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Election of Trump and the Underlying Psychology

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April 20, 2017 by John Crapper

The election of Donald Trump.  I still say holy shit at this fact.  I’m still processing and trying to come to terms with what happened during our last presidential election.. I’ve been swaying from one focus to another with the blame game and the same is true with my thinking on the most constructive path forward.

One thing that’s important for me to keep in the forefront of my thinking is man’s psychological nature. It speaks volumes about why people are motivated to act the way they act.

Indian family in Brazil posed in front of hut ...

(Photo credit: Wikipedia)

Human Nature

1. the qualities common to humanity
2. ordinary human behaviour, esp considered as less than perfect
3. (Sociology) Sociol the unique elements that form a basic part of human life and distinguish it from other animal life


John Locke said that people were reasonable by birth and Thomas Hobbs said they were violent and disorderly. Since neither is correct, we must sit on the fence with one foot on both sides and come to our own conclusion.

 

So below are my thoughts as points to consider as to why the United States saw fit to elect Donald Trump President of the United States and the role our human nature might have played in that election.

First off, although we hear the opposite all the time preached from the pulpits of our churches and pontificated from the politicians we elect, I do not think humans are peace loving by nature.  I think a much stronger argument can be made for the opposite being true.  Just look at our own country’s history with war. 

When I was a kid, my earliest play memories were those of playing war games. I can remember playing endlessly with the plastic miniature army sets strategically laid out on the ping pong table. My brothers and I had these cool rocket launchers we used to shoot each other’s soldiers.

Kids today gravitate to the warring and fighting video games. Violence is always a top draw at the box office. Nothing like a good murder or violent thriller to entertain. War and war heroes are glamorized in print and movies. Military service is a cherished badge of honor. Witness the popularity of football and boxing, both violent sports. When I’m really honest with myself, I come to the conclusion that humans are really violence loving and not peace loving at all.  Trump appealed to this inner desire in all of us to “kick some ass” and “play war”.

Second, humans are pleasure seekers. We want to have a good time. We try to avoid pain. We try to avoid discomfort. We like to play games and have fun. We seek to do things the easy way. We strive for convenience. Trump appealed to that bigly in his slogan “Make America Great Again.”

Third, humans are competitive.  We love to win and we hate to lose. We compete in love and war. We compete in sports and games. We compete for the best jobs, best homes and best cars. We compete for status, wealth, influence and power. We compete for food, shelter and clothing. We compete for all the resources used in our economies. The most successful type of economy in the world is based on competition.  Trump appealed to this aspect of our nature with his “negotiate better deals” message.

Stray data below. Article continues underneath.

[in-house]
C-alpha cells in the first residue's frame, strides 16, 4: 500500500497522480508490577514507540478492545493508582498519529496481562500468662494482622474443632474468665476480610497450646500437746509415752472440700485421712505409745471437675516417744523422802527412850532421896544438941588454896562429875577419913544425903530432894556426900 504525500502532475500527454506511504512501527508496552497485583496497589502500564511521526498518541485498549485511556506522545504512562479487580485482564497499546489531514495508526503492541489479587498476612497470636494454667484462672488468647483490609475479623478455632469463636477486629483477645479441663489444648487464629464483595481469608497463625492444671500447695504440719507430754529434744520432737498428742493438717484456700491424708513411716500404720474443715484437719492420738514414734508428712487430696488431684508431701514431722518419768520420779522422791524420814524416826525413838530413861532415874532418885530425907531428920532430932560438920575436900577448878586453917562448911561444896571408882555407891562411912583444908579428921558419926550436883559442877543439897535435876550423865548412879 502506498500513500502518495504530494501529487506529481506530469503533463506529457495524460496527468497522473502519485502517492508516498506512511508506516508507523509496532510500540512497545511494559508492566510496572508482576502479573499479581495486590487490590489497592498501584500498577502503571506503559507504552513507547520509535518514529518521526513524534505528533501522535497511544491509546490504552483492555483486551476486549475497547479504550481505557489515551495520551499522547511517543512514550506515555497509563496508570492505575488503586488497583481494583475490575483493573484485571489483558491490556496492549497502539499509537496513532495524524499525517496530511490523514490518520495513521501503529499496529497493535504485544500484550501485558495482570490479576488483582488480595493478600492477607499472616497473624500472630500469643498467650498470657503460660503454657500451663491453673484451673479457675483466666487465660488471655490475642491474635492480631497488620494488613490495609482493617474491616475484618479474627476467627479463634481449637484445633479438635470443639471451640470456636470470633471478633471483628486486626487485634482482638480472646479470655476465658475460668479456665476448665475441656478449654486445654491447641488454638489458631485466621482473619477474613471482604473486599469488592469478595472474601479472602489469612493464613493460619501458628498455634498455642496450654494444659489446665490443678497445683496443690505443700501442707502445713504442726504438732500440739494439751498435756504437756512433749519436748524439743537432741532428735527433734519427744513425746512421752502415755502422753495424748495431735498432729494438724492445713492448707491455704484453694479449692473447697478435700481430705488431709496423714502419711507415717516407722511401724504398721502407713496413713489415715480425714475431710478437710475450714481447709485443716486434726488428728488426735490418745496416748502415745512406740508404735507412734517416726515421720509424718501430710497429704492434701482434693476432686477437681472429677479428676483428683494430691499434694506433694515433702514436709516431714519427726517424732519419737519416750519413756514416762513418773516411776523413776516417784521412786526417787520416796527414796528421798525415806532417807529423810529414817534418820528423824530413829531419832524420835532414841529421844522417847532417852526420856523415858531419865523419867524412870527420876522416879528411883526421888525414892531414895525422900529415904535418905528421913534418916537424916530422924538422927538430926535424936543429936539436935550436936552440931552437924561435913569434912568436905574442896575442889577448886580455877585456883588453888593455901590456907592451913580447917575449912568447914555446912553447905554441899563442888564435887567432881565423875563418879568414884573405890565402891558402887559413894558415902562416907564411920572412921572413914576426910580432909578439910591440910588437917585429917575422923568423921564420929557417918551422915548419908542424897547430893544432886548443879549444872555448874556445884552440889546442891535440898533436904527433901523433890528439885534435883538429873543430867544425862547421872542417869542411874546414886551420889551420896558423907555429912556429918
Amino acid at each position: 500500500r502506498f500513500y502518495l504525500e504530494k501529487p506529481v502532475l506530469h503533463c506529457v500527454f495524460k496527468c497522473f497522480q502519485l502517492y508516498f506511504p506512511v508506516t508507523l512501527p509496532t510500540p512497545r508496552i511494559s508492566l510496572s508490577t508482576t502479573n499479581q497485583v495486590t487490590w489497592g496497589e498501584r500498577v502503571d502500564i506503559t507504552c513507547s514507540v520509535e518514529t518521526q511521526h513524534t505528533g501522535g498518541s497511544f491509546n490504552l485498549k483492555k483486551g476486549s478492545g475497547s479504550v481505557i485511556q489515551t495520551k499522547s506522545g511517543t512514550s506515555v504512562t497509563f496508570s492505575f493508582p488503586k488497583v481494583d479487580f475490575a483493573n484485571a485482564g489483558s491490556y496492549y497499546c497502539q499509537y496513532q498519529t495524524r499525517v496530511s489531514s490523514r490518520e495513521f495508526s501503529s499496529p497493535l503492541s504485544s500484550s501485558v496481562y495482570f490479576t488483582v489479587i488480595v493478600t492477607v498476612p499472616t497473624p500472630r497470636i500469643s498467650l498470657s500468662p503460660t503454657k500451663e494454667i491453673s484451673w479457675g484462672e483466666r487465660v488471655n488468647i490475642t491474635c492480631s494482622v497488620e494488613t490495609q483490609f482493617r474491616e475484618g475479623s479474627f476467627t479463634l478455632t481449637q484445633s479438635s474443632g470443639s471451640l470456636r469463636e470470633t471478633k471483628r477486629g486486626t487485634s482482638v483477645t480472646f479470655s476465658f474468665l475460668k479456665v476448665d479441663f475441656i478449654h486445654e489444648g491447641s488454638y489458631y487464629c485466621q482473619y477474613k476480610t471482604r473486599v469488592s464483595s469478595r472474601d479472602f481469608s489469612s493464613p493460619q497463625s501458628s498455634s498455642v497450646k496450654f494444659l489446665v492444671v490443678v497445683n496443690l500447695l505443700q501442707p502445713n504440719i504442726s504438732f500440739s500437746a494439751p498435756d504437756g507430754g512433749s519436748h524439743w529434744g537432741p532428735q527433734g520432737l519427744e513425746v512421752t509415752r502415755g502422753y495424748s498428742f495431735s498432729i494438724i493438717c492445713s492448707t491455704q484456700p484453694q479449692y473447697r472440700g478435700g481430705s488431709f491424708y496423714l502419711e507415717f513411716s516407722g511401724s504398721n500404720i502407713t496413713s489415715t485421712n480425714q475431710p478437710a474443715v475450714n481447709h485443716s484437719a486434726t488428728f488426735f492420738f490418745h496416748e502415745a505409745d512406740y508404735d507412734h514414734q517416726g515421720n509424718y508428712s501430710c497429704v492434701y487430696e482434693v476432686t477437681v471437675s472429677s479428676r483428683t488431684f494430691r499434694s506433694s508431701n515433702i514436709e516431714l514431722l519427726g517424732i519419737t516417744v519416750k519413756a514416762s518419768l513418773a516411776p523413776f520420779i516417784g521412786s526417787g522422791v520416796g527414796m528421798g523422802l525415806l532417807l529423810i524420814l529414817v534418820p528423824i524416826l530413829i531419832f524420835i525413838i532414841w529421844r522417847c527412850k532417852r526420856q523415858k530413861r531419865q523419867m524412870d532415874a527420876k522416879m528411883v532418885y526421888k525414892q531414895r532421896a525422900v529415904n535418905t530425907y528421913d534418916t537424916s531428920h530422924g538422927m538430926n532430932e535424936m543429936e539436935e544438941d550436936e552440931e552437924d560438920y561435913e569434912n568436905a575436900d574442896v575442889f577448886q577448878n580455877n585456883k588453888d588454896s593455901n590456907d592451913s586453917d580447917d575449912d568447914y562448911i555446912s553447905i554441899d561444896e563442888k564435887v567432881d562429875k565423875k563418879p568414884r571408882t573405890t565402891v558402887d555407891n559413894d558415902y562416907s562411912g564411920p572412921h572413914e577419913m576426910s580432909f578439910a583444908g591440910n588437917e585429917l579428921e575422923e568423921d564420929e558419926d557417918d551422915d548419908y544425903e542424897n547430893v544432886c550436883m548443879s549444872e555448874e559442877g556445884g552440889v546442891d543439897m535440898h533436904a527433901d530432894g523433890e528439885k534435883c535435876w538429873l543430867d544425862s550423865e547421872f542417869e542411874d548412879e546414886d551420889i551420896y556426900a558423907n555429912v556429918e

Fourth, humans are self-preserving. We try to prolong life and forestall death. Trump appealed to that with his “Make America Safe Again.”

Fifth, humans inflate our importance and standing in the world in which we live. Trump embodies this trait and people (through osmosis I think) felt pumped up too. (Opposite of the Jimmy Carter malaise speech of long ago.)

Sixth, humans think we can control nature and bend it to our will. We believe our intelligence and technological knowhow will overcome our environmental problems. We fool ourselves into thinking we are the driver of nature’s bus.  We think we can win. Trump again appealed here in his climate change is a hoax, get the chains of environmental regulation off of business message.

Seventh, humans tend to mentally deny their animal nature. Tump — We’re great , America first. American exceptionalism.

Eighth, each one of us innately believes we are unique and special. Most of us, therefore, feel the need to have our own prodigy to carry on that unique specialness. (See number 7)

Ninth, humans are tribal. We tend to classify into categories of “us” and “them”. If you are like “us” you are OK but if you are like “them” be suspicious.  The “them” becomes the dangerous ones, the untouchables, and the enemies. The “us” becomes the friends, countrymen, allies, and chosen people.  Catering to this part of our psychological makeup was most blatantly manifested in Trump’s appeal to the alt-right.

Tenth, humans are possessive. We like to own, have and possess. We like to call things ours. We like to have our own space; our own privacy. Taking this trait to the extreme many people become extremely greedy which is the unquenchable desire to possess and acquire. Trump’s messages of American exceptionalism. Build the wall — This is our country and Let’s take back our country all stroked this trait within us.

Each one of these points are debatable and the list is not complete by any means.  But I find it helps me to go deeper within myself and examine when trying to make sense of the crazy fact of the election of Trump.

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Our climate is changing. I'm humorously serious about addressing it. I'm convinced my ego is the main culprit. My religion, Holy Shitters, demands I humble myself and celebrate the fact my shit stinks.
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